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(See also OVERWORK.)
blood, sweat, and tears Adversity, difficulty; suffering, affliction; strenuous, arduous labor. The now common expression is a truncated version of that used by Winston Churchill in addressing the House of Commons shortly after his election as Prime Minister.
I say to the House, as I said to the Ministers who have joined this Government, I have nothing to offer but blood, toil, tears and sweat. (May 13, 1940)
The phrase gained additional currency when it was adopted as the name of a music group popular in the late 1960s.
buckle down To adopt a no-nonsense attitude of determination and effort; to set aside frivolous concerns or distractions and concentrate on the task at hand. Buckle down to dates from 1865, and appears to be but a variation on the earlier buckle to or buckle one-self to, both of which probably have their antecedents in the act of buckling on armor to prepare for battle.
cleanse the Augean stables See REFORMATION.
elbow grease Strenuous physical effort or exertion; hard physical work or manual labor; vigorous and energetic rubbing, muscle. This self-evident expression dates from at least 1672. A hint of its original meaning is provided by the definition found in A New Dictionary of the Terms Ancient and Modern of the Canting Crew (1700): “a derisory term for sweat.”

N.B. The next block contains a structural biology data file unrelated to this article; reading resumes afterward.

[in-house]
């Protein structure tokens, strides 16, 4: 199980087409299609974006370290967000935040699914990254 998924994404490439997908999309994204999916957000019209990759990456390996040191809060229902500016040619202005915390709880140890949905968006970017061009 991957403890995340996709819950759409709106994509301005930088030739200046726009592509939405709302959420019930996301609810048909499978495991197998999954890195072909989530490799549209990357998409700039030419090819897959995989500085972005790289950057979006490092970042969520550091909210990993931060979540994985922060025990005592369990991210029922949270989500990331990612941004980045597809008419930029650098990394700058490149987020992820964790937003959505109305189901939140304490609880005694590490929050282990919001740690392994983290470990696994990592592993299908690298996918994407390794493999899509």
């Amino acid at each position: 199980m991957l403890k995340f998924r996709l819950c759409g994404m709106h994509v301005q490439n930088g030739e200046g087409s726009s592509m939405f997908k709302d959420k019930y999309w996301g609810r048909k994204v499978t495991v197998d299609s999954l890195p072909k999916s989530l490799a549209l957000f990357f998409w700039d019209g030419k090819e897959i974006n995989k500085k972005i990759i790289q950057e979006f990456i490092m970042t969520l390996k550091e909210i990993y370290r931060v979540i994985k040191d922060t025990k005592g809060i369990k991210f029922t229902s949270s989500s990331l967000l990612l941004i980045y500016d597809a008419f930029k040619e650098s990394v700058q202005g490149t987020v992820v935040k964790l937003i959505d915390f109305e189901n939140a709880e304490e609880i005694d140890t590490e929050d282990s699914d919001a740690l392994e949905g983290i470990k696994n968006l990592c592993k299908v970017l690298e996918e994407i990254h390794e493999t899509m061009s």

get one’s teeth into To work with vigor and determination; to come to grips with a task or problem; also, sink one’s teeth into. This expression may be derived from the greater effort required to chew food than to sip it. Similarly, one who gets his teeth into something of substance is directing a great deal of physical or mental effort into completing the task.
in there pitching Putting forth one’s best effort; working energetically and diligently; directing one’s energy and talent toward a specific goal. Current since the early 1900s, this colloquial Americanism derives from the game of baseball, specifically the role of the pitcher.
Everybody on the system is in there pitching, trying to save a locomotive or piece of locomotive. (Saturday Evening Post, June 26, 1943)
put one’s shoulder to the wheel To strive, to exert one-self, to make a determined effort, to work at vigorously. The reference is to the teamster of yesteryear who literally put his shoulder to the wheel of his wagon when it got stuck in a rut or in mud in order to help his horses pull it out.
work up to the collar To labor diligently; to perform strenuous tasks energetically. A beast of burden is not considered to be working at its utmost capacity unless its collar is straining against its neck. This expression sees little use today.
|Noun||1.||exertion - use of physical or mental energy; hard work; "he got an A for effort"; "they managed only with great exertion"|
toil, labor, labour - productive work (especially physical work done for wages); "his labor did not require a great deal of skill"
struggle - strenuous effort; "the struggle to get through the crowd exhausted her"
difficulty, trouble - an effort that is inconvenient; "I went to a lot of trouble"; "he won without any trouble"; "had difficulty walking"; "finished the test only with great difficulty"
exercise, exercising, physical exercise, physical exertion, workout - the activity of exerting your muscles in various ways to keep fit; "the doctor recommended regular exercise"; "he did some exercising"; "the physical exertion required by his work kept him fit"
pull - a sustained effort; "it was a long pull but we made it"
overkill - any effort that seems to go farther than would be necessary to achieve its goal
supererogation - an effort above and beyond the call of duty
overexertion - excessive exertion; so much exertion that discomfort or injury results